UK: Court Of Appeal Upholds Market Expectation On Exhaustion Of Layers And Ordering Of Losses

Last Updated: 23 December 2011
Article by James Roberts and Chris Dunlop

In February 2011 we reported on the judgment of the English Commercial Court in Teal Assurance v WR Berkley & Aspen, a case which demonstrated the tensions that can arise in cases involving insurance programmes consisting of more than one layer of cover. In a ruling handed down on 15 December 2011, the Court of Appeal has revisited the issue, and in so doing brought clarity to the market by again finding in favour of WR Berkley and Aspen, represented by Clyde & Co.

At the heart of the case was excess layer language in standard market form (LSW055), but a major dispute nevertheless arose as to whether the top excess layer policy was triggered by incurred losses at a time when the underlying insurers had reserved in full in respect of other potential future losses but had not paid out their full limits.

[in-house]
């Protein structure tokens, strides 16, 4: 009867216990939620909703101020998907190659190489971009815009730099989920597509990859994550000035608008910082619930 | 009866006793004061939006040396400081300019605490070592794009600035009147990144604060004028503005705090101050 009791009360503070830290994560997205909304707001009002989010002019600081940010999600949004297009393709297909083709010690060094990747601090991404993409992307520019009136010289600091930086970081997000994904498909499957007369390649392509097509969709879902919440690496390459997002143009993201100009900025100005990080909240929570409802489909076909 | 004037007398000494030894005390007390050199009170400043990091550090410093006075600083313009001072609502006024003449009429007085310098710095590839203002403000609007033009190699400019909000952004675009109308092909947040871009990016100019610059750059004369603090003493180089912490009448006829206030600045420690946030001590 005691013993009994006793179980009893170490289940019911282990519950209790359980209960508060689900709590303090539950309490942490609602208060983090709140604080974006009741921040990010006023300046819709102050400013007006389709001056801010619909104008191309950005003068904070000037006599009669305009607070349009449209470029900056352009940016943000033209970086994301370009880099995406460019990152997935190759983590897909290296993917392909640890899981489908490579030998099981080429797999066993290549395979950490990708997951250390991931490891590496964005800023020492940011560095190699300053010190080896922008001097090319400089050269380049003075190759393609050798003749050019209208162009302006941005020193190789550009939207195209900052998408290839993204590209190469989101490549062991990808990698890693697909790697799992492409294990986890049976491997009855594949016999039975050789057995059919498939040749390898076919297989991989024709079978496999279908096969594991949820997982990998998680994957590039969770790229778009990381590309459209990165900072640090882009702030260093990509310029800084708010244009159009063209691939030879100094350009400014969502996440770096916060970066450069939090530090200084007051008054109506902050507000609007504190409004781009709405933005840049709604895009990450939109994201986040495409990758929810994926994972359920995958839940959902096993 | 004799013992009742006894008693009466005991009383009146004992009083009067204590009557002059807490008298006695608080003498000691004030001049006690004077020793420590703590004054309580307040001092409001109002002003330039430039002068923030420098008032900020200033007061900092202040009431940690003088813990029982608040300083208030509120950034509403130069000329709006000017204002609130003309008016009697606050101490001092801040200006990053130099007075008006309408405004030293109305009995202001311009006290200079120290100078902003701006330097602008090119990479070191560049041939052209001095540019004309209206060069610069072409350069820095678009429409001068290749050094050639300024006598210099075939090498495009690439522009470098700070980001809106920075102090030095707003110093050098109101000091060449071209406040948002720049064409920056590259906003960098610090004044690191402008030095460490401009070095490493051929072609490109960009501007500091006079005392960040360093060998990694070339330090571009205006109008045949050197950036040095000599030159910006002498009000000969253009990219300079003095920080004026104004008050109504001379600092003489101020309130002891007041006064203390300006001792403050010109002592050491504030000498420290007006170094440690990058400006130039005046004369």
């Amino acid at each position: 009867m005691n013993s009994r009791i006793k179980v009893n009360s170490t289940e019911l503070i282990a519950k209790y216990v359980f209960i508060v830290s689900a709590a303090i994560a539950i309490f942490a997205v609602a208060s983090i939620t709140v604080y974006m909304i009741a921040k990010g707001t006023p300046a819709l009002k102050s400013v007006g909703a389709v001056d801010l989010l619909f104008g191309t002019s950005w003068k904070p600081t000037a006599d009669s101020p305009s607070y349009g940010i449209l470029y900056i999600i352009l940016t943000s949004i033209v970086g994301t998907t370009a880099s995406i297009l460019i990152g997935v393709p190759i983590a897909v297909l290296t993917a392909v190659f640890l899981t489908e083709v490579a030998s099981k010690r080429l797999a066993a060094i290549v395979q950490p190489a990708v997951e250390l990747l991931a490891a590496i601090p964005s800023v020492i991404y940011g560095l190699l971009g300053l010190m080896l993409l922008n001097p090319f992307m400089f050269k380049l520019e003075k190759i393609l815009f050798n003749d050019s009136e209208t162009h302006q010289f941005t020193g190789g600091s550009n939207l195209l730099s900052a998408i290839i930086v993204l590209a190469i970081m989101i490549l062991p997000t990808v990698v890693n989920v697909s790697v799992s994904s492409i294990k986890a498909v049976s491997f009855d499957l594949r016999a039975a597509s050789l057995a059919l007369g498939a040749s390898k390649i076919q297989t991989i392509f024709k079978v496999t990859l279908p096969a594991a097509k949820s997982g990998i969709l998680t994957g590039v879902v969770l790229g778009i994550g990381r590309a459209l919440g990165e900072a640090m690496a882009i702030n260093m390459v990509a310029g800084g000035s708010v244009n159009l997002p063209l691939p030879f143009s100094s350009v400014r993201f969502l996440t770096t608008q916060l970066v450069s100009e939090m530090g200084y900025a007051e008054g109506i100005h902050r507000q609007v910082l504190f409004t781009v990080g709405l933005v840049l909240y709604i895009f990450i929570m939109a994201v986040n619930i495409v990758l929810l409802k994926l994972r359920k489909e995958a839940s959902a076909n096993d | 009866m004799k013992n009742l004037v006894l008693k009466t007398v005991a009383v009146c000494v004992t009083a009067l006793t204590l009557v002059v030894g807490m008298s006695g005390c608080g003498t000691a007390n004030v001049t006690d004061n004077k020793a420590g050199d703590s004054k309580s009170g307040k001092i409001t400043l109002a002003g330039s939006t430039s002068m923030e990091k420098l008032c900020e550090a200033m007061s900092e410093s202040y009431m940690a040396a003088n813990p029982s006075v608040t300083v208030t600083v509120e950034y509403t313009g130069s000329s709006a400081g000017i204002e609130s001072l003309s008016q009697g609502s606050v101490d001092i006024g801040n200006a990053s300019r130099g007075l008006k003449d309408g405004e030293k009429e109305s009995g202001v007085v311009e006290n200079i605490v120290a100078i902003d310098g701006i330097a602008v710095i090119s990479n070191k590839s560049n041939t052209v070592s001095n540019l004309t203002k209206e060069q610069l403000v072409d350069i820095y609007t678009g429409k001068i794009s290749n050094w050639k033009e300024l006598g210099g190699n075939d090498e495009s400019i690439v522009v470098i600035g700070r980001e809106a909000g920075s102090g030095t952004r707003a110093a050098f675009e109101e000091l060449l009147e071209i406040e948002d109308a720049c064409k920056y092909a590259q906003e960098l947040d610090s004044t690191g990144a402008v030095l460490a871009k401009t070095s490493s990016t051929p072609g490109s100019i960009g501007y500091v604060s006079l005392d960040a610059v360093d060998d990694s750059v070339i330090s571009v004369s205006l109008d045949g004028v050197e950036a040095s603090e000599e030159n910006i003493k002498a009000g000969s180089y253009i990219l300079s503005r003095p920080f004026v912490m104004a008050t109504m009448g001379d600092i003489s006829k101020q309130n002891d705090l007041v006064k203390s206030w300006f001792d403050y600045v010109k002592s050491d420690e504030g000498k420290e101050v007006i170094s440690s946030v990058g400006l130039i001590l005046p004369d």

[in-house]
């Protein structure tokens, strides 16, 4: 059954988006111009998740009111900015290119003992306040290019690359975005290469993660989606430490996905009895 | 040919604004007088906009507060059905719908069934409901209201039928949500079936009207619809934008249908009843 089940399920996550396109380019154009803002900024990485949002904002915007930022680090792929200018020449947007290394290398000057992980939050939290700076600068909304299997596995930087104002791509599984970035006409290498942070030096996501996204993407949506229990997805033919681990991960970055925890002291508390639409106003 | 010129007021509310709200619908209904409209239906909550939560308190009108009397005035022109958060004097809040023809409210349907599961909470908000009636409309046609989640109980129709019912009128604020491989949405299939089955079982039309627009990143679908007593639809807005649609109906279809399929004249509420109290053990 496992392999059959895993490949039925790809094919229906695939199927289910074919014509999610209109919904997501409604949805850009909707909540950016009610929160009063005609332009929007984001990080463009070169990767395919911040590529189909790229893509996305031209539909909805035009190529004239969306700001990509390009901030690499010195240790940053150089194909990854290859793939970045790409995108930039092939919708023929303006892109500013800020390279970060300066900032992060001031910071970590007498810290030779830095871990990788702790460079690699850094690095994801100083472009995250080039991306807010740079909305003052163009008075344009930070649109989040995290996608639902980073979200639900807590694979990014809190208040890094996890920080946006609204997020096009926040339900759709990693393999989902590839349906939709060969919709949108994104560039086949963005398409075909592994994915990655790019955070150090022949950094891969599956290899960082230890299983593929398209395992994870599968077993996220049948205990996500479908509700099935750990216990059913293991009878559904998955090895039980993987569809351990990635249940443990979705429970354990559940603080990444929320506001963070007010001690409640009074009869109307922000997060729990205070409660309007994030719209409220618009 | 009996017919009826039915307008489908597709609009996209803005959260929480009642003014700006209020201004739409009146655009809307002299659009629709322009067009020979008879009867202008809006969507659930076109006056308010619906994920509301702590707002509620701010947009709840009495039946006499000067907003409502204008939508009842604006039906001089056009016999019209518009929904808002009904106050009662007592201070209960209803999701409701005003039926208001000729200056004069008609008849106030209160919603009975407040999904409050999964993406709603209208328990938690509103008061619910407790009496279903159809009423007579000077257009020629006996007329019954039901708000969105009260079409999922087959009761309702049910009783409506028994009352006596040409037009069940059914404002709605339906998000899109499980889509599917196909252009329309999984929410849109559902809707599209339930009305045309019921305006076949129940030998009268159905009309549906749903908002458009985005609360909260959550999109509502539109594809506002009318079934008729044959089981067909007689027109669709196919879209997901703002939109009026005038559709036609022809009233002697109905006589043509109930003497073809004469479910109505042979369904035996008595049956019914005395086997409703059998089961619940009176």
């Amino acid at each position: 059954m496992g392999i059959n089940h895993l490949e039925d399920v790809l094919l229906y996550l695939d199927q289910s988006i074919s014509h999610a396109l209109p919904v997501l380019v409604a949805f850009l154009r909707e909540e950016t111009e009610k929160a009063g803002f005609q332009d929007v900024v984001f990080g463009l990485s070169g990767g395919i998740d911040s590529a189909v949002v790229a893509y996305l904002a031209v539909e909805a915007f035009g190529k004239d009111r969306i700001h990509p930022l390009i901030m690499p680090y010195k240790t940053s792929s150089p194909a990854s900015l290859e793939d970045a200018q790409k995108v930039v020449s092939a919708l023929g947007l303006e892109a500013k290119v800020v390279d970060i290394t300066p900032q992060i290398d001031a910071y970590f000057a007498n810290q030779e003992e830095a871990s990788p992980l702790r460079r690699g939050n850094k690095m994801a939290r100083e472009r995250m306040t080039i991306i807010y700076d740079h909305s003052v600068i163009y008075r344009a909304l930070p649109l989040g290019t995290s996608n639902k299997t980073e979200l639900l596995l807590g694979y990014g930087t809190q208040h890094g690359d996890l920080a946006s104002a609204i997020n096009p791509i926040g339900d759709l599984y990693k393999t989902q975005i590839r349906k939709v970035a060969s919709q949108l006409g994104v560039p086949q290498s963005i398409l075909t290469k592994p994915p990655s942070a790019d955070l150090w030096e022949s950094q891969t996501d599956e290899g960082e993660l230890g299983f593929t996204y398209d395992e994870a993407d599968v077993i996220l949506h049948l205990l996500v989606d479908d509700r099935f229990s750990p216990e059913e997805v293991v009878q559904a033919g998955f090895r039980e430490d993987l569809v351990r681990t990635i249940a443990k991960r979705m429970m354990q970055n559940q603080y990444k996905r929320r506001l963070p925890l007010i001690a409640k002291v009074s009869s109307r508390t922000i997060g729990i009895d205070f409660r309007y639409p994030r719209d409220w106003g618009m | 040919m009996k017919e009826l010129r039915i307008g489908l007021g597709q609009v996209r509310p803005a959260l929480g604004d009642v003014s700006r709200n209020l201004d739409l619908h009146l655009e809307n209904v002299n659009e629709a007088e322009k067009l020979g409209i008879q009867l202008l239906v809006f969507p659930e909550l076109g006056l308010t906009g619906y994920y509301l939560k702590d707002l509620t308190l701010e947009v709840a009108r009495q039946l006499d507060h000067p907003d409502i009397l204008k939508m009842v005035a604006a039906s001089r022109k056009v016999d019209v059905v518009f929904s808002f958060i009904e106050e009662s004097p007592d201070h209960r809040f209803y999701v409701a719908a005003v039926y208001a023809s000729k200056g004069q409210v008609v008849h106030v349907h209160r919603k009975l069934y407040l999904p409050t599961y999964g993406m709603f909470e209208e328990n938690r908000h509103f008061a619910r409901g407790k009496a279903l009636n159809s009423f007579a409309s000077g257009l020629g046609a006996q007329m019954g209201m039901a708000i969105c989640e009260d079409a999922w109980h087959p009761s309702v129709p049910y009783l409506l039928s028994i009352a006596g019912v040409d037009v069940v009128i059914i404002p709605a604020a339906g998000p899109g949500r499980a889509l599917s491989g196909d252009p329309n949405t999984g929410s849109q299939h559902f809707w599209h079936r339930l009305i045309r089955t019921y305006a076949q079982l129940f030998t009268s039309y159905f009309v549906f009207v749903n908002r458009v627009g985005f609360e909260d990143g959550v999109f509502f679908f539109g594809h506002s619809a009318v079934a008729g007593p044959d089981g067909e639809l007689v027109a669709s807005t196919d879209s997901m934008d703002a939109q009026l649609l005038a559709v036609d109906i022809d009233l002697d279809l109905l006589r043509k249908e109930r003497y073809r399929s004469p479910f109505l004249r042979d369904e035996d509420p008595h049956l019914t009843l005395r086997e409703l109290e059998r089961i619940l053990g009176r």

A brief reminder of the facts

Teal is the captive insurer of Black & Veatch ("B&V"), a major international engineering company based in the USA. For the 2007/2008 policy period B&V had structured its professional liability insurance as follows:

  • Excess its each and every claim deductible, a self-insured retention ("SIR") of US$10m any one claim and US$20m in the aggregate, responding to worldwide claims.
  • Thereafter, a Primary Layer of US$5m any one claim and in the aggregate, responding to worldwide claims.
  • Above that, spread across three excess layers (all underwritten by Teal), a further US$55m worth of cover (any one claim and in the aggregate), each responding to worldwide claims and each reinsured.

B&V effectively therefore had US$60m worth of aggregate cover responding to worldwide claims, excess its SIR and its deductible, collectively referred to as the underlying tower.

Above the underlying tower was an additional layer also underwritten by Teal ("the Top and Drop Layer"), which provided cover of Ł10m (sterling) each and every claim with no aggregate limit, but which excluded US and Canadian claims ("American claims"). The Top and Drop Layer was reinsured by WRB and Aspen.

All of the relevant policies incorporated by reference the Primary Policy. The Primary Policy provided standard professional indemnity cover in respect of B&V's liabilities to third parties. By endorsement, the cover also provided the common extension for necessary costs and expenses incurred in rectifying design defects, i.e. cover for first party losses incurred in mitigation attempts.